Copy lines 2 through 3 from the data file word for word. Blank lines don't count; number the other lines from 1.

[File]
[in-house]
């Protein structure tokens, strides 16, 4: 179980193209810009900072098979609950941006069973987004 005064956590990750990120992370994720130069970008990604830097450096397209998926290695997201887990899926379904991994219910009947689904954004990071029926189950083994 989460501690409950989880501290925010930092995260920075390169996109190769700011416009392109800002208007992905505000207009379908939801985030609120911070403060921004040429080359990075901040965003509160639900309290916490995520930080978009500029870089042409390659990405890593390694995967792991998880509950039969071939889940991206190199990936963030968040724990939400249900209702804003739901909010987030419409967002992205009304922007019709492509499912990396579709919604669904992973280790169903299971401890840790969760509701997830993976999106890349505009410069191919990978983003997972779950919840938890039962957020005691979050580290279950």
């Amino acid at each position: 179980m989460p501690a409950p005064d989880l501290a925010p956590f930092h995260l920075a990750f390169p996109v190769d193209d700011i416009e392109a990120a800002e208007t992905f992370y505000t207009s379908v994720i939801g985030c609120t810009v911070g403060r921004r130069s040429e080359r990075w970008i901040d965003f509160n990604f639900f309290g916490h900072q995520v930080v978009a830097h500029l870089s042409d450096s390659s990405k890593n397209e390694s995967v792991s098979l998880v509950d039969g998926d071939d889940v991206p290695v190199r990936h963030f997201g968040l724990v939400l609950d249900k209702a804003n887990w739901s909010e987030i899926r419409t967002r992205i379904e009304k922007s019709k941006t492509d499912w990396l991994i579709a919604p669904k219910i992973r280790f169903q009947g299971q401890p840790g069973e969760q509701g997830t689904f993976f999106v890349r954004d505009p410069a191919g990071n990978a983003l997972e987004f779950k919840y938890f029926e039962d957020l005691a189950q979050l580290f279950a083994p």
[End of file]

């Protein structure tokens, strides 16, 4: 179980193209810009900072098979609950941006069973987004 005064956590990750990120992370994720130069970008990604830097450096397209998926290695997201887990899926379904991994219910009947689904954004990071029926189950083994 989460501690409950989880501290925010930092995260920075390169996109190769700011416009392109800002208007992905505000207009379908939801985030609120911070403060921004040429080359990075901040965003509160639900309290916490995520930080978009500029870089042409390659990405890593390694995967792991998880509950039969071939889940991206190199990936963030968040724990939400249900209702804003739901909010987030419409967002992205009304922007019709492509499912990396579709919604669904992973280790169903299971401890840790969760509701997830993976999106890349505009410069191919990978983003997972779950919840938890039962957020005691979050580290279950």
């Amino acid at each position: 179980m989460p501690a409950p005064d989880l501290a925010p956590f930092h995260l920075a990750f390169p996109v190769d193209d700011i416009e392109a990120a800002e208007t992905f992370y505000t207009s379908v994720i939801g985030c609120t810009v911070g403060r921004r130069s040429e080359r990075w970008i901040d965003f509160n990604f639900f309290g916490h900072q995520v930080v978009a830097h500029l870089s042409d450096s390659s990405k890593n397209e390694s995967v792991s098979l998880v509950d039969g998926d071939d889940v991206p290695v190199r990936h963030f997201g968040l724990v939400l609950d249900k209702a804003n887990w739901s909010e987030i899926r419409t967002r992205i379904e009304k922007s019709k941006t492509d499912w990396l991994i579709a919604p669904k219910i992973r280790f169903q009947g299971q401890p840790g069973e969760q509701g997830t689904f993976f999106v890349r954004d505009p410069a191919g990071n990978a983003l997972e987004f779950k919840y938890f029926e039962d957020l005691a189950q979050l580290f279950a083994p």